When World War II ended, Americans celebrated a military victory abroad, but the meaning of peace at home was yet to be defined. From roughly 1943 onward, building a postwar society became the new national project, and every interest group involved in the war effort—from business leaders to working-class renters—held different visions for the war's aftermath. In Postwar, Laura McEnaney plumbs the depths of this period to explore exactly what peace meant to a broad swath of civilians, including apartment dwellers, single women and housewives, newly freed Japanese American internees, African American migrants, and returning veterans. In her fine-grained social history of postwar Chicago, McEnaney puts ordinary working-class people at the center of her investigation.
What she finds is a working-class war liberalism—a conviction that the wartime state had taken things from people, and that the postwar era was about reclaiming those things with the state's help. McEnaney examines vernacular understandings of the state, exploring how people perceived and experienced government in their lives. For Chicago's working-class residents, the state was not clearly delineated. The local offices of federal agencies, along with organizations such as the Travelers Aid Society and other neighborhood welfare groups, all became what she calls the state in the neighborhood, an extension of government to serve an urban working class recovering from war. Just as they had made war, the urban working class had to make peace, and their requests for help, large and small, constituted early dialogues about the role of the state during peacetime.
Postwar examines peace as its own complex historical process, a passage from conflict to postconflict that contained human struggles and policy dilemmas that would shape later decades as fatefully as had the war.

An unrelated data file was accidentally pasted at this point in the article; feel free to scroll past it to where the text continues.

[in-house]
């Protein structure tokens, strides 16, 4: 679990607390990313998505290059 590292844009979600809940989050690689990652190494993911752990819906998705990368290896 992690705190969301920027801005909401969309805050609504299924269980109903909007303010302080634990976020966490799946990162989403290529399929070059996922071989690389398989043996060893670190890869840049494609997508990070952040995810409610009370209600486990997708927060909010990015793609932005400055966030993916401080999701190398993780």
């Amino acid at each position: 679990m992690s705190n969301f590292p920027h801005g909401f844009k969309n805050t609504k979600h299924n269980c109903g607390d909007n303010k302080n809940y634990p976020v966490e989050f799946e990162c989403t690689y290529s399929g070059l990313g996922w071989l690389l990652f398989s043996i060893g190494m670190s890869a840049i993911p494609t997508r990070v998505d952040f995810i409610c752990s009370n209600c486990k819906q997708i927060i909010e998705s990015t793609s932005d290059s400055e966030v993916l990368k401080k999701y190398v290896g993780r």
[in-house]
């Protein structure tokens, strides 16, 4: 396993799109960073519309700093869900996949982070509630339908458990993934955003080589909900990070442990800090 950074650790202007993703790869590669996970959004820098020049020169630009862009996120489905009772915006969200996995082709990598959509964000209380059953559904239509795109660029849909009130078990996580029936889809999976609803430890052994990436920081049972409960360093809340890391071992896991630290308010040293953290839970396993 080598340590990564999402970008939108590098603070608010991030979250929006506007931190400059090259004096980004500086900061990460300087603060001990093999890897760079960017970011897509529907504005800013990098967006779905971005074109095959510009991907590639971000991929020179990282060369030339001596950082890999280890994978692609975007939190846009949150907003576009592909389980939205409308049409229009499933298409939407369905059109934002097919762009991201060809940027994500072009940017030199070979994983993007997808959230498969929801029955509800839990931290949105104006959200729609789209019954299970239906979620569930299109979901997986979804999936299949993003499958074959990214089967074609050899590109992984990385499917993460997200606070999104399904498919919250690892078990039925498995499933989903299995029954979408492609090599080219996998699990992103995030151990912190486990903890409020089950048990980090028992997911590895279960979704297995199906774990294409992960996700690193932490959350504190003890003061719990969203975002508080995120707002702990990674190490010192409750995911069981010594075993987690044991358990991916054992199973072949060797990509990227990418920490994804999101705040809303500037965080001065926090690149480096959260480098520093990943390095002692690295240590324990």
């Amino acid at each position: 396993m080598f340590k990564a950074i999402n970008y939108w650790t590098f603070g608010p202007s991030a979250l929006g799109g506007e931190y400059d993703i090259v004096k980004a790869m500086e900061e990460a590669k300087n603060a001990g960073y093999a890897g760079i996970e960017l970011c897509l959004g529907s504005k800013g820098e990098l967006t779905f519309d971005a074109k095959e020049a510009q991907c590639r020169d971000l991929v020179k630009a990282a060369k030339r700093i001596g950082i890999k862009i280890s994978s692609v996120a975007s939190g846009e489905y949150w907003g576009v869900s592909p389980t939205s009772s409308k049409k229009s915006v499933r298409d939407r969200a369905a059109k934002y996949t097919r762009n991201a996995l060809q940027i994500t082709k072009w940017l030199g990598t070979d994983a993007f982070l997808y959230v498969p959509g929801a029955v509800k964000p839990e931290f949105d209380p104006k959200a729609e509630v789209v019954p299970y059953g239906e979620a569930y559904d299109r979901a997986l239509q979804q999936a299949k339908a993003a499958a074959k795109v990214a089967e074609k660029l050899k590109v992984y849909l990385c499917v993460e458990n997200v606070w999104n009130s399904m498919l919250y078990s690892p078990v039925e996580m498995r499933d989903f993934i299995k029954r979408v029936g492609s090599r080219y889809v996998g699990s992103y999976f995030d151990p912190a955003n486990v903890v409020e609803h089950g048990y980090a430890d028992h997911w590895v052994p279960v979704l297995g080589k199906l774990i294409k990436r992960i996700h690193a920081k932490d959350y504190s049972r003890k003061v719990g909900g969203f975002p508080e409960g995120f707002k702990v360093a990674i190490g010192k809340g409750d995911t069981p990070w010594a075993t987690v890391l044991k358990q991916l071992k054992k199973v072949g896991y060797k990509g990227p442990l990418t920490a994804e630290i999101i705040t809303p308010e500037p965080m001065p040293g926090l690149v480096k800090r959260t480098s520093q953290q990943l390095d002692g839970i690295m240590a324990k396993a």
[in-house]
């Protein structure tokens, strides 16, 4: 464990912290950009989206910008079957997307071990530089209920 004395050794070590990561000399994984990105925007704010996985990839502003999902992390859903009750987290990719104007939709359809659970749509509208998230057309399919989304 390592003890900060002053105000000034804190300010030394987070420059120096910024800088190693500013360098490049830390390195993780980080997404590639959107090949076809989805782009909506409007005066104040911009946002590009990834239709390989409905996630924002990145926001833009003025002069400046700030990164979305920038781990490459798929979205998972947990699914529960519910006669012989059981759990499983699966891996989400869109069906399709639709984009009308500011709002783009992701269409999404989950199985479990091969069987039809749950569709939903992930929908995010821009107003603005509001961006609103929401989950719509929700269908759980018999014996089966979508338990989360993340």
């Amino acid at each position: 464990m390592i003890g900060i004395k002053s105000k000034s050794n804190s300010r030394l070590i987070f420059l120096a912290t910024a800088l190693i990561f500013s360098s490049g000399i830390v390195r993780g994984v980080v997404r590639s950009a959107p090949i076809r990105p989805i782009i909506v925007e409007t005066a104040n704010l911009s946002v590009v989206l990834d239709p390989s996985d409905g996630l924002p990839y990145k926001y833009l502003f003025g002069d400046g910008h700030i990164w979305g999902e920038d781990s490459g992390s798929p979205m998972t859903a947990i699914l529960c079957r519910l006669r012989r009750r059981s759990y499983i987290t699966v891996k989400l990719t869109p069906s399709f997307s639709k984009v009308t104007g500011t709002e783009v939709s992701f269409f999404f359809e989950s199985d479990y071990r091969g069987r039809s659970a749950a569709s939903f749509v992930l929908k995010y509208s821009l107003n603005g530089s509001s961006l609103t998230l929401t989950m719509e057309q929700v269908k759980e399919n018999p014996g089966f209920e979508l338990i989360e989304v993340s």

List of Abbreviations
Introduction. The End
Chapter 1. Bathrooms, Bedrooms, and Basements: War Liberalism in the Postwar Apartment
Chapter 2. Japanese Americans on Parole: The Perils and Promises of a Postwar State
Chapter 3. Living the GI Bill: Postwar Prosperity Through Government Dependency
Chapter 4. "I Would Not Call This the More Abundant Life": Working-Class Women Get Their Peace
Chapter 5. After the Double V: African Americans Demobilize for a "Real Peace"
Conclusion. Writing the History of What Happened After
Archival Collections Consulted
"Written with incredible skill and humanity, Postwar offers a fresh look at American life after World War II. Laura McEnaney has produced a remarkably engaging history of the diverse working-class migrants to and residents of the city of Chicago, telling new stories about where and how they lived, how hard this living was, and how many fought their own wars to ameliorate their difficulties. It's a book that no scholar of World War II or postwar America can afford to miss."—Jennifer Mittelstadt, Rutgers University
"Beautifully written, deeply researched, and analytically sophisticated, Postwar chronicles Chicago's 'crooked path to peace' after World War II, in particular how the city's large and varied working class lived the epic transitions from war to peace."—Thomas Guglielmo, George Washington University